I Need a Great Antenna - Preferablly Inside Antenna

Hi all,

We have set up our Tablo and I purchased “Amazon Basic 50 mile amplified” antenna but it is not picking up as many channels as our metal antenna it kind of looks like http://www.ebay.com/itm/HDTV-1080P-Outdoor-Amplified-Antenna-Digital-HD-TV-150-Mile-360-Rotor-UHF-VHF-FM-/311210264361 this one from e-bay but it is a small one that gets I think 50 or 60 miles and we have it on a shelf in our house not outside - we are both disabled and perhaps if we could set this one outside it would pick up the other 2 station (NBC and 63 - not sure what that is called in our area - it maybe be 64 - haven’t seen it in a while - we are in 29170 area and also we are not getting ABC stations as well either and picture is grainy and not 1080i).

I, also, didn’t think it would do HD quality since it is an older antenna but apparently it does. I saw some of you say that MOHU leaf was working for you and saw reviews on Amazon and someone said that the Basic was doing just as good for less money so…

I have tried another of these leaf antenna before and didn’t get as I say as good a quality or quantity of stations as with this other antenna but I want ABC in better and NBC and 63/64 as well - I hate to keep buying antennas so does anyone know what works well with the Tablo and picks up better signal for these other stations? Thanks for your help. Jan

PS Is there a way to force Tablo to see these other stations manually? Perhaps they would come in from time to time.

There’s no way for someone to tell you what would be the best antenna for you. It depends on many factors. Distance and direction from the broadcast antennas, if there are tall buildings or other obstructions nearby, etc. It also depends on where you put the antenna in your house and its orientation. You can check http://lifehacker.com/how-to-choose-the-best-over-the-air-antenna-for-free-hd-1569752514 for help. This is a good place to start.

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The stations you are seeing are probably broadcasting in Standard Definition (SD).
But the major network channels will give you a good High Definition signal if your antenna receives a strong signal.

Before you purchase a new antenna, you should research the locations of the TV Stations you are trying to receive. The TVfool and other websites show you this.

You can also you an app like DTV Antennas on Android to show you the location of the stations.

You still can experiment by trial and error without this info, just by moving your indoor antenna around.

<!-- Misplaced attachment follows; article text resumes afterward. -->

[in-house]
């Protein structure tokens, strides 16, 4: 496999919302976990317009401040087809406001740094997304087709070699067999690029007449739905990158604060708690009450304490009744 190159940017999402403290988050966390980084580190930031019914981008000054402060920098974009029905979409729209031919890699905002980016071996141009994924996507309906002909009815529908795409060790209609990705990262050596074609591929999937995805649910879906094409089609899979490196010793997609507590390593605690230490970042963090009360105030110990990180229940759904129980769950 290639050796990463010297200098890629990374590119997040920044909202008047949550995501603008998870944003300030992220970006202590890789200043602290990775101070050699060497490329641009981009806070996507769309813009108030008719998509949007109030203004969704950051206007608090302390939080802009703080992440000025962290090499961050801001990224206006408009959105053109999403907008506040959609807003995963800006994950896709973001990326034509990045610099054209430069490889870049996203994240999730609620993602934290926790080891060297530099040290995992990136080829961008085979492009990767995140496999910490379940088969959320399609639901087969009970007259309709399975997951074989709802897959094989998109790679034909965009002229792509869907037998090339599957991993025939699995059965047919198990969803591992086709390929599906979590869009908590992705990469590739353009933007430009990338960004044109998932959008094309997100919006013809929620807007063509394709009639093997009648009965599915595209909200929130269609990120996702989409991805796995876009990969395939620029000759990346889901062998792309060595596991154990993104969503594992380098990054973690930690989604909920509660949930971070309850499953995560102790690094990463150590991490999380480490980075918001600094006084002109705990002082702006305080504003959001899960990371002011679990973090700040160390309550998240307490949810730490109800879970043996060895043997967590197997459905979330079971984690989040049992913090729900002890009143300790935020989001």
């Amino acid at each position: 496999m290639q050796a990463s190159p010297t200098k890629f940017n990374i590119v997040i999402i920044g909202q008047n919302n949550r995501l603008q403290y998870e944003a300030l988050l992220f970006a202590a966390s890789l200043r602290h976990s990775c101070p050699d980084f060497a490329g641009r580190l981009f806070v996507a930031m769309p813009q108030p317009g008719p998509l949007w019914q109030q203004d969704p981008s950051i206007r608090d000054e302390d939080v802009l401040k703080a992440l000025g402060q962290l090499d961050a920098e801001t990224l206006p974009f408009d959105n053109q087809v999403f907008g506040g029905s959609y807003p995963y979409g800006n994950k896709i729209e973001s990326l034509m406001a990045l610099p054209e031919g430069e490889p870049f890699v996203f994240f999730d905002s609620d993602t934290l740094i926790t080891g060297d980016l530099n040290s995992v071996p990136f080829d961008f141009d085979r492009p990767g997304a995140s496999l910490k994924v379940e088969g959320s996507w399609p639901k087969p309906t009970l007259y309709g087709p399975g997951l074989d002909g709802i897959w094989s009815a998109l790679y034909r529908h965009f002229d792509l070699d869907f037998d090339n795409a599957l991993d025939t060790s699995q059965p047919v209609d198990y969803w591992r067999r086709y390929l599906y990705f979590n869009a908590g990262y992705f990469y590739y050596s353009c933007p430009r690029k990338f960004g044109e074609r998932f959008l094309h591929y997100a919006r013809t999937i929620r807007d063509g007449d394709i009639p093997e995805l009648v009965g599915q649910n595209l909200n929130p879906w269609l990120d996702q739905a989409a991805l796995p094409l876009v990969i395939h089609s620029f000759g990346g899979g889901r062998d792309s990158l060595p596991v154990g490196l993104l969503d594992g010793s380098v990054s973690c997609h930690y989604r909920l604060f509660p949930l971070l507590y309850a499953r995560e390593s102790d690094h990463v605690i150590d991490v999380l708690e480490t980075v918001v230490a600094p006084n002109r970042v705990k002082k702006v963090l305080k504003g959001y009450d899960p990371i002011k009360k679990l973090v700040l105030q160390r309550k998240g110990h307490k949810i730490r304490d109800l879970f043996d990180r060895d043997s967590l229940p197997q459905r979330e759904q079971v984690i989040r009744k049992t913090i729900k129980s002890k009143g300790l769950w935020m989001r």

Once you find out the directions of the broadcasting TV stations, you can try to position your antenna to better receive these stations.

Keep in mind that some stations might be in completely opposite directions from your location.
If this is the case, then you need an omnidirectional antenna.

On one Tablo, I used 2 different amplified window antennas facing in different directions attached to a splitter then attached to the Tablo.

Also some of the TV stations might be broadcasting in VHF instead of UHF and you then could use a dual band antenna.

It is a lot work fine tuning your indoor antenna location, but once set you’ll be very pleased.


In addition to what others have said: With whatever antenna you have, the higher it’s positioned, the better. (This is why outdoor antennae usually do a better job than indoor antennae.) Positioning an antenna just a few inches from another position will sometimes mean the difference between getting an excellent signal or no signal at all. What you can do is plan a day where you can position your antenna and see what kind of results you get.

Also, physics play a role in reception. A clear night is almost always better for reception than a sunny day. Objects in the way such as antenna towers, mountains and trees, distance, line of sight (also called LOS), they all play a role in your reception. Even how the station is broadcasting can affect the reception.

I use an unamplified Mohu Leaf myself but I’m only about 20 miles as the crow flies from most major stations. I have it positioned as high as possible in a corner of my house facing North. it’s practically almost touching the ceiling. (I believe the Mohu is omnidirectional as I’m also getting stations from the South, but I don’t care about those anyway.)

According to TVFool.com, using your zip code, most major stations are about 25 miles away from you or less. (CBS, ABC, NBC, PBS and the CW.) See here:

I use Winegard FL5500A which is an indoor antenna. It gives me additional stations that the Mohu Leaf 50 didn’t.

Hi all,

Thanks for all your help. You all gave me great advice and I use a piece here and piece there and I now have all but one station coming in without all green lights and that station I can live without. We don’t watch the main stations anyway but we prefer the old TV shows, movies and ETV (PBS) so now we have all the stations thanks to you all for helping us.

I have seen a lot of pixilation when I don’t get a channel with all green lights and I hope that is do to the signal strength so as some one stated when the weather is bad, etc. should I expect to see some of that going on even if these stations have all green lights now?

I am loving being able to get our channels/recordings on our phones, kindles, PC and TV . I read that I can take our channels/recordings with us if we have an internet connection. How does that work?